Nobody can accuse Irish history of being simple. While it's full of dramatic rebellions, bitter oppression, artistic triumphs, and stunning endurance, one could be forgiven for getting hopelessly lost among the ancient grudges and internecine conflicts.
In cases like these, Irish history movies can be invaluable resources. Want a deeper understanding of the 1981 hunger strike? Check out the award-winning Hunger, directed by Steve McQueen. Curious about how Ireland's military conflicts affected the average citizen? Ken Loach's Palme d'Or-winning The Wind That Shakes the Barley may be useful. In the mood for a touching story about Irish immigrants coming to New York? Brooklyn is the Oscar-nominated story of a young Irish immigrant.
The best movies about Irish history are not simply educational aids, however. The movies on this list are also world-recognized works of art that use historical circumstances to craft intimate portraits of characters struggling within their historical circumstances. While it's not difficult to mine drama from events like the Troubles or the Irish Potato Famine, these movies balance high-stakes drama with deep attention to historical accuracy.
- Photo: Paramount Classics
What It Gets Right: The historical Bloody Sunday was, on the surface, a simple event: British soldiers took the lives of 13 unarmed civilians who were protesting the internment of Irish political prisoners. The circumstances surrounding the event, however, are complex and mired in the specifics of Irish history. Paul Greengrass's Bloody Sunday focuses not on the dizzying politics of the situation, but on the emotional impact of the shocking event and the real people involved. When the film was released, the son of one of the victims said:
What happened was total unjustified murder, and that is what you see on screen. They try to be fair to the paratroopers, but it is clear the blame lies with them and the British government who ordered them in.
Where It Falls Short: While Greengrass's 2002 film depicts British soldiers gunning down two citizens before an Irishman returns fire, the truth may have been even worse. An official government inquiry declassified in 2010 called the soldiers' actions both " unjustified and unjustifiable." The inquiry paints an even more damning portrait than Bloody Sunday does.
- Actors: James Nesbitt, Gerard McSorley, Tim Pigott-Smith, Nicholas Farrell, Christopher Villiers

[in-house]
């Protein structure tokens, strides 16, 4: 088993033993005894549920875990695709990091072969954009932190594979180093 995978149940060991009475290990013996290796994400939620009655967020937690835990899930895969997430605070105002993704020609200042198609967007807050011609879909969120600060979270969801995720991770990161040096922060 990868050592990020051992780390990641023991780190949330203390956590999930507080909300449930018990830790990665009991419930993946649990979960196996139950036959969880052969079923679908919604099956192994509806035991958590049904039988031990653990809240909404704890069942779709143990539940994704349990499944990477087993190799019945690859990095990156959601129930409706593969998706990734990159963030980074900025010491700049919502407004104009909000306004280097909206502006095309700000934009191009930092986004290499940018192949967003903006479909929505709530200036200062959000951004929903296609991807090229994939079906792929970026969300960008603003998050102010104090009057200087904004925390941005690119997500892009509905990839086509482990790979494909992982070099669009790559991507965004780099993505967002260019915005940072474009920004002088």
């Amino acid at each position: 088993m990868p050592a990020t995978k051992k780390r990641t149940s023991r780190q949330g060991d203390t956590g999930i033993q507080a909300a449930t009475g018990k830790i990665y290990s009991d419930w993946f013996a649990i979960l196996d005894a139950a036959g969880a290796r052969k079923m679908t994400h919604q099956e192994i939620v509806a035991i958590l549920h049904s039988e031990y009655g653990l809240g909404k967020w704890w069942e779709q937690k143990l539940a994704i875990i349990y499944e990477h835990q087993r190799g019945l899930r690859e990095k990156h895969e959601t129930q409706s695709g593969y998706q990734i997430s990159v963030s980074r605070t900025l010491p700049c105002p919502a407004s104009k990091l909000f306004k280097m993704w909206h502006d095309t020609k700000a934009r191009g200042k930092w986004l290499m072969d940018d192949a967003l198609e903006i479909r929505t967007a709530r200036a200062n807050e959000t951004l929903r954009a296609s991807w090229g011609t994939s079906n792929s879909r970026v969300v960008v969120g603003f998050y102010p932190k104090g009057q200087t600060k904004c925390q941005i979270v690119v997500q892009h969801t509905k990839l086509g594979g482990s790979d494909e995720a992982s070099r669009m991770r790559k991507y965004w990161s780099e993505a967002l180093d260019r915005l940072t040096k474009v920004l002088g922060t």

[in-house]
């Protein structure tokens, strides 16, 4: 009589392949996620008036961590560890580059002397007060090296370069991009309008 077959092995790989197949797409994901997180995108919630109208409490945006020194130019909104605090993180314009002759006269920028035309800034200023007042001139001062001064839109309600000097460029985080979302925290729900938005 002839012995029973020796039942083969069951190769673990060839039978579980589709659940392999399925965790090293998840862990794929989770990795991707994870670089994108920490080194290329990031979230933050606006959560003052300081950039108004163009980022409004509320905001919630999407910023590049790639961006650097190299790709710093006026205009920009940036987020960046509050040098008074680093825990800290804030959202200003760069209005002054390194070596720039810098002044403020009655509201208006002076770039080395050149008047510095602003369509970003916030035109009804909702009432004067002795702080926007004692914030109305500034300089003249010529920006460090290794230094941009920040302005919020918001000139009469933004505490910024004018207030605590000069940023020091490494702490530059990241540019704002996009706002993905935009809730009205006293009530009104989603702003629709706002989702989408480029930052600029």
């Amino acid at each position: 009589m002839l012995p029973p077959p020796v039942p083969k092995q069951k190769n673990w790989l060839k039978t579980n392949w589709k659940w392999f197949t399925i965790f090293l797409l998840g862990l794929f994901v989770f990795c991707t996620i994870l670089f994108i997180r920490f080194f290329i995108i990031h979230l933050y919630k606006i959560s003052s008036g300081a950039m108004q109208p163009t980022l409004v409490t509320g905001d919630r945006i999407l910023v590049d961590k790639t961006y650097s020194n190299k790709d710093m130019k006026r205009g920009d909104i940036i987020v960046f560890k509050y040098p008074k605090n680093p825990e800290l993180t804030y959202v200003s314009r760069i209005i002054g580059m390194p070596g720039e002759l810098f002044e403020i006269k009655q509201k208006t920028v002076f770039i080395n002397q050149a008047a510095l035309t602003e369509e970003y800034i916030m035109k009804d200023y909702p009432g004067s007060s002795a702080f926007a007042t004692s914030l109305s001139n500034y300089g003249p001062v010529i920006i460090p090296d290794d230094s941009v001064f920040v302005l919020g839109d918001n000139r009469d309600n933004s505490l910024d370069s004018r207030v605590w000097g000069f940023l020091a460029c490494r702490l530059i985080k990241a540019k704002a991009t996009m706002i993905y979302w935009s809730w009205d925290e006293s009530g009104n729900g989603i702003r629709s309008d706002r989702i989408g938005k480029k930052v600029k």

- Released: 2002
- Directed by: Paul Greengrass
- Photo: Palace Pictures
What It Gets Right: This film, set in the present day at the time (1992), concerns the twisting web of deceit into which an IRA member is plunged. Although it does not purport to portray a historical period, it is nevertheless accurate about some key elements, such as the structure of the IRA and their training. Actress Miranda Richardson recalled:
We had an armorer on set to help me with the technicalities... And I got flak from IRA sympathizers for giving such an unflattering portrayal of a terrorist. Isn’t that wonderful?
Where It Falls Short: Because of this film's thrilling noirish complexity, it takes some liberties. The core story with its infamous twist (that will remain unspoiled here) pushes the limits of credibility just as Alfred Hitchcock's Vertigo or Roman Polanski's Chinatown do.
- Actors: Forest Whitaker, Jim Broadbent, Miranda Richardson, Stephen Rea, Ralph Brown
- Released: 1992
- Directed by: Neil Jordan
- Photo: Icon Film Distribution
What It Gets Right: Steve McQueen's Hunger has the benefit of not being a straight-up narrative, as some of these other films are. For long stretches, the film offers a slow, patient examination of conditions in the prison that housed Bobby Sands and other IRA political prisoners during their hunger strike. Although the film focuses on quiet moments, it builds to a harrowing and historically accurate climax: the demise of Sands 66 days into the hunger strike.
Where It Falls Short: The 2008 film is scrupulously accurate and can perhaps only be faulted for minor deviations. The character of Father Moran, for example, conflates two different priests Sands interacted with. This change was made, however, to condense a complicated narrative, so it isn't necessarily dishonest or untrue.
- Actors: Michael Fassbender, Liam Cunningham, Stuart Graham
- Released: 2008
- Directed by: Steve McQueen
- Photo: Universal Pictures
What It Gets Right: Few people defend the imprisonment of the Guildford Four, the four men framed by British authorities for a series of destructive acts in Ireland. In the Name of the Father (1993) makes a passionate case not only for the injustice of the treatment of Gerry Conlon, one of the Guildford Four, but also for the injustice of British policy toward Ireland in the 1970s. It is correct not only in such details as the police withholding evidence that would have exonerated Conlon, but also in its commitment to fully articulating the powerless rage that many Irish people felt at his imprisonment.
Where It Falls Short: Although the film is correct in its larger strokes, it sacrifices historical accuracy for dramatic effect in several key moments. In particular, the final scenes - where Emma Thompson's character argues passionately in court and a series of dramatic confrontations take place - are largely unsubstantiated. Thompson's character was not empowered to cross-examine witnesses or address the judge. There is no record of dramatic confrontations or triumphant moments. The Washington Post's film critic called it "as good a compromise of fact and fiction as you could hope for - and still call it a movie."
- Actors: Daniel Day-Lewis, Emma Thompson, Tom Wilkinson, Saffron Burrows, Pete Postlethwaite
- Released: 1993
- Directed by: Jim Sheridan